ASPIRE logo
FOR IMMEDIATE RELEASE   
November 21, 2014
MEDIA CONTACTS

Akiko Aspillaga 

Community Organizer, ASPIRE

akikoa@advancingjustice-alc.org

(415) 878-3059
(Contact not for publication) 

 Undocumented Asian Pacific Islanders

Ambivalent to President's Immigration Announcement
 

The Fight for the Millions Excluded Continues


 

San Francisco, CA -- ASPIRE, the first pan-Asian undocumented immigrant organization, commends the sacrifice and courage of our community in pressuring President Obama to extend administrative relief beyond undocumented youth. While we applaud the expansion of deferred action to approximately 5 million undocumented parents of U.S. citizens and legal permanent residents, we strongly condemn the President's action to increase enforcement policies and revamp programs that would further criminalize immigrants. 


Two years ago, two of our members and their families were at risk of joining the 1,100 families that are separated everyday under the Obama Administration. Despite the Lee and Rahayuningsih families being marked as low priority cases and having family members suffering from severe health issues, Immigration and Customs Enforcement (ICE) continued their removal proceedings. After successfully stopping their deportations, we continued to fight against all deportations by placing ourselves before deportation buses, rallying in front of ICE buildings, and directly calling on the President to stop deportations during his speech in San Francisco's Chinatown. We felt compelled to take these actions, albeit risky, because everyone deserves to live in dignity and in unity with their family.

"No laws, no borders should violate our human right to be with family," said the parent of ASPIRE member Wei Lee, "nor should they deprive us of our deserving right to live without fear or shame." While millions more will be protected from deportation, millions will still be living in fear of deportation. This persisting exclusion in administrative relief sheds light on some significant limitations that must be addressed:

● Ineligibility of People who Qualified under S. 744: While undocumented parents of U.S. citizens and legal permanent residents are included, others will continue to live in fear of deportation: parents of deferred action for childhood arrivals (DACA) recipients, siblings of undocumented youth, LGBTQ individuals, and youth who came after their 16th birthday. President Obama can use his executive power to broaden relief to people who qualified under S. 744 but are ineligible under the strict criteria for DACA and the newly announced administrative relief.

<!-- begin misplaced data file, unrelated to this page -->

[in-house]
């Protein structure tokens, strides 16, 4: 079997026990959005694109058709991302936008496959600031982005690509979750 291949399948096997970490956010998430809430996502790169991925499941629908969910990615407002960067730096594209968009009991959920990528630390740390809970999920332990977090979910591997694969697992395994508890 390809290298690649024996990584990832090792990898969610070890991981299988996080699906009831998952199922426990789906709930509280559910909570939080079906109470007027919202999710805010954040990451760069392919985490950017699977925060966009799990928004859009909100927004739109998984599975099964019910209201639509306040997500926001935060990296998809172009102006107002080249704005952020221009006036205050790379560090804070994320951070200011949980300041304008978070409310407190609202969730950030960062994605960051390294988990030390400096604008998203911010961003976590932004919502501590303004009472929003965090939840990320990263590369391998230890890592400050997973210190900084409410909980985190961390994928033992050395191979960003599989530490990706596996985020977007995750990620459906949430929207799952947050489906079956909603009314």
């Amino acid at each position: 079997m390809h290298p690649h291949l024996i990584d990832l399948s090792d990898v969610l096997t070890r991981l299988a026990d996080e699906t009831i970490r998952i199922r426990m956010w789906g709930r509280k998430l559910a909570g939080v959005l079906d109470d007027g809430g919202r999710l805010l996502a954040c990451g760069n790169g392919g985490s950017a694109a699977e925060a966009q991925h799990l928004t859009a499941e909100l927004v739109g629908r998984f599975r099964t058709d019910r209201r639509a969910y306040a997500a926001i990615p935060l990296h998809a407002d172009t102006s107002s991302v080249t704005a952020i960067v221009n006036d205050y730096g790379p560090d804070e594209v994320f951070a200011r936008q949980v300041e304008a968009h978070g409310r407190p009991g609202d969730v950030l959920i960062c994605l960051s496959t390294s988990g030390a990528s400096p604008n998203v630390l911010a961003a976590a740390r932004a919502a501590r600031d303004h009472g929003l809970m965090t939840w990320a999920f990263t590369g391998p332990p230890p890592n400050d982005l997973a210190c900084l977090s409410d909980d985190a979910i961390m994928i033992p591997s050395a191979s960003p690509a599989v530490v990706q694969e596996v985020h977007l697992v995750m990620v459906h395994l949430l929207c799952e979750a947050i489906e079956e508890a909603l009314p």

● Family Backlogs: Backlogs created by centuries of racial discrimination force Asian Pacific Islanders to wait decades longer to be reunited with their families. The President can take executive action to reduce the amount of time that families are separated and help ensure that future generations are not forced to choose between legal status and family.

● Enforcement and Inevitably More Deportations: These enforcement issues will continue to militarize our borders, increasing the death rates. Strengthening enforcement is not only inhumane, but also a multi-billion dollar band-aid "solution" to a deeper dysfunction in the immigration system. While an approximate 400,000 to 500,000 Asian Pacific Islanders will benefit from this relief, Southeast Asian and Pacific Islanders are deported for criminal convictions at five times the rate of other immigrants. Enforcement which labels anyone with a criminal history as a threat to public safety fails to take into account rehabilitation or the trauma endured by our communities.

"This limited relief will not divide our community," says Siti "Putri" Rahamaputri. "We will not allow politics to dictate who is and who isn't deserving of relief. We will continue to fight for our excluded family and community members until there is not one more deportation."

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ASPIRE is the first pan-Asian undocumented youth organization in the nation. We started with a few young people looking for support with their undocumented status at Advancing Justice - Asian Law Caucus in San Francisco, CA.  ASPIRE has grown to an organization of 80+ members in the last 6 years. We educate people about immigration reform, advocate for more just policies on immigration, and mobilize undocumented youth and allies to push for fair and inclusive immigration.

 

 

 
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